Fintan O’Toole: Beyond belief – why grant Disney’s Skelligs wish for Star Wars?

When monks founded their settlement on Skellig Michael they were literally going to extremes

Production crew and sets on Skellig Michael to film Star Wars Episode VII, last year. Photograph Charles McQuillan/Getty Images

Production crew and sets on Skellig Michael to film Star Wars Episode VII, last year. Photograph Charles McQuillan/Getty Images

 

A long time ago in a galaxy far, far away there was a culture that had a strong sense of boundaries and limitations. Fifteen hundred years ago, when monks founded their settlement on the stark sea crag of Skellig Michael, 12km out into the wild Atlantic from the Kerry coast, they were literally going to extremes. They were choosing to live at the end of the world, at the last possible border between the human sphere and everything that lies outside it. And even if we cannot really share their understanding of the world, they did leave us with something truly important: an idea of “beyond”.

They created for us in Ireland a powerful physical image of a notion that might otherwise be abstract, the sense that there are limitations to the rational, pragmatic, everyday way of living. They planted a flag in sacred space and in doing so left us with one of human culture’s great images of the existence of edges beyond which we cannot go.

But we don’t have boundaries in Ireland any more. The Disney corporation was allowed to use Skellig Michael as a movie location last year and it’s being allowed back for even more extensive filming this month. There is, in our culture now, no limit to that mechanical, pragmatic way of seeing the world that we call the market. A giant global corporation, Disney, wants Skellig Michael. It decided that this fragment of an ancient imagination has a power that it can use in its Star Wars franchise. And it’s easy to see why it does want it. Corporate culture has an insatiable desire to own everything it does not already have, to monetise all wonders, to reduce everything that is genuinely, heart-stoppingly strange to the merely exotic. Its own blandness creates a deep boredom that can only be assuaged by ransacking everything that is not boring because it is genuinely different. John Boorman famously described the process of film-making as turning “money into light”, but corporate blockbusters must also reverse the process, turning all the strange lights of other times, other visions, other ways of seeing the world, back into money.

Once Skellig Michael becomes (as film gossip suggests) Luke Skywalker’s refuge, it ceases to be our refuge from the endless, voracious insistence on knowing the price of everything and the value of nothing. It ceases to be the edge of the world and becomes one of the world’s quotidian commodities. It ceases to be “beyond”. And in collaborating with this process, the Government is making it clear that, for contemporary Ireland, there is no “beyond” at all. There’s nothing we won’t sell, no line we won’t cross, no aspect of our heritage that is not available for exploitation. If a giant global corporation wants anything, whatever it might be, the word “no” is simply not in the official vocabulary. If Donald Trump wants to be hailed as a god, Michael Noonan will be out on the tarmac with dancing girls, abasing himself, and us. And if Disney wants Skellig Michael, we won’t even pretend to be a proud national democracy.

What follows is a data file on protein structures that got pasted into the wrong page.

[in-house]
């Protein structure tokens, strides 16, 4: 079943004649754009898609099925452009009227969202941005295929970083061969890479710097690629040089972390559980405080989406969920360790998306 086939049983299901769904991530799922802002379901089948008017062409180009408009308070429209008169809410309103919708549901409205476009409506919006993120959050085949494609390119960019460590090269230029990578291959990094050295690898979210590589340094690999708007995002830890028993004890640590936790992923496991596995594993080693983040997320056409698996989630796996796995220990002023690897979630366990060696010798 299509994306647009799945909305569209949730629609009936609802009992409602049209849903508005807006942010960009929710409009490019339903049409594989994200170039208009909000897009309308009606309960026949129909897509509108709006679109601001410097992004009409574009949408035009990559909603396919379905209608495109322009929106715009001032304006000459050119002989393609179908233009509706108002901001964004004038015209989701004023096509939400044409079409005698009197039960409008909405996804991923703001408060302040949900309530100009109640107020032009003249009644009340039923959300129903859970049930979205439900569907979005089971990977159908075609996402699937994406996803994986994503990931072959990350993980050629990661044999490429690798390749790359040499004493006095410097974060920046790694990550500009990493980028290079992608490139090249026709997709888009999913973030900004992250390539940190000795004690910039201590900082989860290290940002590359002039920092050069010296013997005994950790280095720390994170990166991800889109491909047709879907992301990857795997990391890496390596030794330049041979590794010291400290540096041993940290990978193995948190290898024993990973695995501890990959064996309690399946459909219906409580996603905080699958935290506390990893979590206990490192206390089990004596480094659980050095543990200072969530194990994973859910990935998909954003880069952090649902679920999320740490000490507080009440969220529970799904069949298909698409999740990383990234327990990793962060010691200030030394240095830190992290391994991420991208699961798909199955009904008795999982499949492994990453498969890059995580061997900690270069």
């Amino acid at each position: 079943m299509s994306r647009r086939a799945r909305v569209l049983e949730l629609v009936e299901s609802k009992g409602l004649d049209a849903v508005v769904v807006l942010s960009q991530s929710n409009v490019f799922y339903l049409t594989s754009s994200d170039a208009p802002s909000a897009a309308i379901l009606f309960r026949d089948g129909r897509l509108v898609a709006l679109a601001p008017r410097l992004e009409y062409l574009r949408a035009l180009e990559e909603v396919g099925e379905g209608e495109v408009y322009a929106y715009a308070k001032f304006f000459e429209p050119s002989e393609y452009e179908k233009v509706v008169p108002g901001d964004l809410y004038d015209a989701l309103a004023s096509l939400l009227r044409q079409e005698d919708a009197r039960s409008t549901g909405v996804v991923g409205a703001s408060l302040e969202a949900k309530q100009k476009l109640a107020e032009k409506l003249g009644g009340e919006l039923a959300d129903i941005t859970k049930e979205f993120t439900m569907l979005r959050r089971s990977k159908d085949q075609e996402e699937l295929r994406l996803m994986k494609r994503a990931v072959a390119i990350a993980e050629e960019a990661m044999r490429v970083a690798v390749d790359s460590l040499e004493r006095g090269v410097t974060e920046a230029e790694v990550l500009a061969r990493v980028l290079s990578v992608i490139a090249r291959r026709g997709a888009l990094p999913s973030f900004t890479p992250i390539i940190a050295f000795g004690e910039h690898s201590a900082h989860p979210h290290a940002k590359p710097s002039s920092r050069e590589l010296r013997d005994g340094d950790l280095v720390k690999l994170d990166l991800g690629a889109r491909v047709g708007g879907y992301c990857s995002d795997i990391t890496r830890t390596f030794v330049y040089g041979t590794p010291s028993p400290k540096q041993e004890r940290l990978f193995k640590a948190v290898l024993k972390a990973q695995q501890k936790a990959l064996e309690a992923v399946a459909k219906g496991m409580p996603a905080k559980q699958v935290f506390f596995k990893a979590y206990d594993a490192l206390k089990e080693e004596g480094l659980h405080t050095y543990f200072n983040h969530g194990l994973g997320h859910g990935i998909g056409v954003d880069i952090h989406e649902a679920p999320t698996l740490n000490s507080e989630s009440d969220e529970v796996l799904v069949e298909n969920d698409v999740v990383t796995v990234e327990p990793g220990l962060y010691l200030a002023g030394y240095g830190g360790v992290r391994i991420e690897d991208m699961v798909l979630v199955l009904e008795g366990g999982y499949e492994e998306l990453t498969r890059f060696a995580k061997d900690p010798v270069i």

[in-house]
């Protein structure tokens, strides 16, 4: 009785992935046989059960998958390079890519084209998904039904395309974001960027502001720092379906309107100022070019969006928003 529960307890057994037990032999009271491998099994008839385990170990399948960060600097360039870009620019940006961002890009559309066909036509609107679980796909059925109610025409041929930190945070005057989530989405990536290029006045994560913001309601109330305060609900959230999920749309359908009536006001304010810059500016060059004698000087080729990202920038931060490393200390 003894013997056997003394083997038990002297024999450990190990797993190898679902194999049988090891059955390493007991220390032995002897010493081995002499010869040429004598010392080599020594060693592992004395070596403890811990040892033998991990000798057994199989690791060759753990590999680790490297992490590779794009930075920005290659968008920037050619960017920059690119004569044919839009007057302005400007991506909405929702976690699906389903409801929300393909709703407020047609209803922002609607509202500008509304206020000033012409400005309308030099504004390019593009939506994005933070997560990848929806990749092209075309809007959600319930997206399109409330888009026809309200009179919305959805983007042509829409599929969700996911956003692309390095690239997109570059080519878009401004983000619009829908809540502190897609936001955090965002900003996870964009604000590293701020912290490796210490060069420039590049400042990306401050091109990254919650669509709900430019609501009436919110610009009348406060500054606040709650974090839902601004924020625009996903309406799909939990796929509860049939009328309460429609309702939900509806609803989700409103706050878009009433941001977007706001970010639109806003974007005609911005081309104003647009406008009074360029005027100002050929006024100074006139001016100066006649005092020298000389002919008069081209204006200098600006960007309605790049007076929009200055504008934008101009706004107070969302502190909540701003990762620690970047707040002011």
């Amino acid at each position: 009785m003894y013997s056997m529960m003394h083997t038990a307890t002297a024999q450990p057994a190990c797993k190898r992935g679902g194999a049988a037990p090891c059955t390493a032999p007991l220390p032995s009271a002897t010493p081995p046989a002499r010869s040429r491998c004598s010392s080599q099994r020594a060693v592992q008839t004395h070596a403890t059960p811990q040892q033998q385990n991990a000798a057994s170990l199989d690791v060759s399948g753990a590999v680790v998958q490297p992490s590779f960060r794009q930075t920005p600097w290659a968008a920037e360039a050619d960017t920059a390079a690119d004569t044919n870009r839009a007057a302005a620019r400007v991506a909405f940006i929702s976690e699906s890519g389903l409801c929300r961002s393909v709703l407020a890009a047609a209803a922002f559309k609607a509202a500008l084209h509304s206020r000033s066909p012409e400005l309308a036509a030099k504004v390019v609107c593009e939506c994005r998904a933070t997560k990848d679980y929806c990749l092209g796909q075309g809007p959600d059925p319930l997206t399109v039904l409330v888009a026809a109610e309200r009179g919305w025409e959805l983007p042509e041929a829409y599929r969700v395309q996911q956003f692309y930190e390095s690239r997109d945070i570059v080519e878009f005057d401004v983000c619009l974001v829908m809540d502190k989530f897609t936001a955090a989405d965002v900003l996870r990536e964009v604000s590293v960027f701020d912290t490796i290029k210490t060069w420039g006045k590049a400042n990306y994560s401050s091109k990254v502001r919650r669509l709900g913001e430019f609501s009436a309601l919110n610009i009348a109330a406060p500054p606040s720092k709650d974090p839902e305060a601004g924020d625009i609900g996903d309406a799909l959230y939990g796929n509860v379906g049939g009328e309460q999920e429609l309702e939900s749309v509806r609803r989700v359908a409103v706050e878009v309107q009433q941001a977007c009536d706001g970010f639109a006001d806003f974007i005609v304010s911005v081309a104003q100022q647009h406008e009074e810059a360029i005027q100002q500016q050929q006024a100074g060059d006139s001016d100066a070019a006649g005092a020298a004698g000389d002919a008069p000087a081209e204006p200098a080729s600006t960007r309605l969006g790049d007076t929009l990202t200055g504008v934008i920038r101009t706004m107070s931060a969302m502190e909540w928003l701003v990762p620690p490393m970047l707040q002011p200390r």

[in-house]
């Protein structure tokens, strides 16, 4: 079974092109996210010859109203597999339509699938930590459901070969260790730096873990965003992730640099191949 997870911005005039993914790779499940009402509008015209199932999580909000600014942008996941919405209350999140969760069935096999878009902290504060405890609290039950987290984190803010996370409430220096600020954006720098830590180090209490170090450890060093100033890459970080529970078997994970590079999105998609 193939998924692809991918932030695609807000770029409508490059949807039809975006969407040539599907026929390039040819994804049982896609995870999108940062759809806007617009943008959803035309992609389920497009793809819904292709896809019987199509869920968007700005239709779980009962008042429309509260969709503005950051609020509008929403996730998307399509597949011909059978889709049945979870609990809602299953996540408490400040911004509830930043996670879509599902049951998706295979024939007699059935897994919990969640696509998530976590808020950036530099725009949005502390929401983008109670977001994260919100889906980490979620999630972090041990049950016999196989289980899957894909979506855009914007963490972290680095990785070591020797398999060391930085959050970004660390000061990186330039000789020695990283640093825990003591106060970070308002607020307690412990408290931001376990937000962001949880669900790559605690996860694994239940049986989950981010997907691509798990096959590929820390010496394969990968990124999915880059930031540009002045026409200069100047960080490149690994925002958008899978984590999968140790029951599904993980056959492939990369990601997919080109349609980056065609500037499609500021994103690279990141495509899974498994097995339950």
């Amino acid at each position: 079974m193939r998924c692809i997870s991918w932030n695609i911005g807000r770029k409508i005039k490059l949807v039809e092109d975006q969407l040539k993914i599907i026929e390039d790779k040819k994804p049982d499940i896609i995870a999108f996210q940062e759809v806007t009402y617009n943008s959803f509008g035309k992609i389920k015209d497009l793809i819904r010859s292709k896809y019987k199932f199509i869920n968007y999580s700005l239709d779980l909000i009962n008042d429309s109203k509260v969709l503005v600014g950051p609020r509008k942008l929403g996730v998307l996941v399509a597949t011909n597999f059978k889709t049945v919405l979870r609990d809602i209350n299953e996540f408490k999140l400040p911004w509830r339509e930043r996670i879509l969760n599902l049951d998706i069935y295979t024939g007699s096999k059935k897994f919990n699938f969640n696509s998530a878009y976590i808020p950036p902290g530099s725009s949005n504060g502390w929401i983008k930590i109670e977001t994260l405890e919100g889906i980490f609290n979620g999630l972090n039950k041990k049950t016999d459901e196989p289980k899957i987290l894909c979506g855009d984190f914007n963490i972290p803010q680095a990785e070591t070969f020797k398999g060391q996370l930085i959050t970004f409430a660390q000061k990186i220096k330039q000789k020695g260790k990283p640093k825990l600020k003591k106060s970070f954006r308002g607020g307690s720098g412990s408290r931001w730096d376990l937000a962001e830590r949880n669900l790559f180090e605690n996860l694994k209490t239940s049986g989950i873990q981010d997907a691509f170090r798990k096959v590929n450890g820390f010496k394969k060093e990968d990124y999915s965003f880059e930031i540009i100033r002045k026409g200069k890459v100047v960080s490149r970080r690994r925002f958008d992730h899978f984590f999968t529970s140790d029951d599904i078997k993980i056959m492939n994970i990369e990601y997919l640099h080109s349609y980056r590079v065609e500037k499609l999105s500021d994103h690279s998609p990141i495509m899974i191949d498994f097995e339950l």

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Two aspects of this are especially nauseating. One is the willingness to bend our own laws. Last year, when Disney was filming on Skellig, the Government sent the naval vessel the LÉ Samuel Beckett (gloriously, of course, named after one of the greatest enemies corporate culture has ever had) to scare off anyone who might want to gawk. The sole purpose of this mission, for which Disney was not even asked to pay, was to protect Disney’s commercial secrets. But there is no legal basis for deploying the defence forces to protect the interests of a private corporation.

So how was this done? First, by declaring an exclusion zone under the Marine Safety Act, even though marine safety had nothing to do with it. And second, by having the Department of Arts, Heritage and the Gaeltacht request the aid of the Naval Service “in order to mitigate against the potential risk to the island habitat from unauthorised coastal activity, landings and/or intrusions”. We protected the island habitat from unauthorised intrusion by using the Naval Service to guard an authorised intrusion. Presumably this cynical and craven twisting of the law will be repeated this month.

Equally abject is that, because Disney wants to protect its secrets, we are not allowed to know what is happening on this Unesco world heritage site. Staff at the Office of Public Works are known to be extremely concerned about Disney’s return to the extremely fragile Skellig Michael but they’ve been forced to sign confidentiality agreements to protect Disney’s intellectual property. The department refuses to answer questions, telling The Irish Times last week that “All queries relating to film projects should be directed to the Irish Film Board”. And the Irish Film Board? “The producers expect that any of our dealings with them are kept confidential until they are ready to make the announcements they want to make in relation to their projects.”

The public, in other words, will know whatever and whenever Disney decides. When it comes to abasing ourselves, nothing is truly beyond the beyonds.

Twitter: @fotoole

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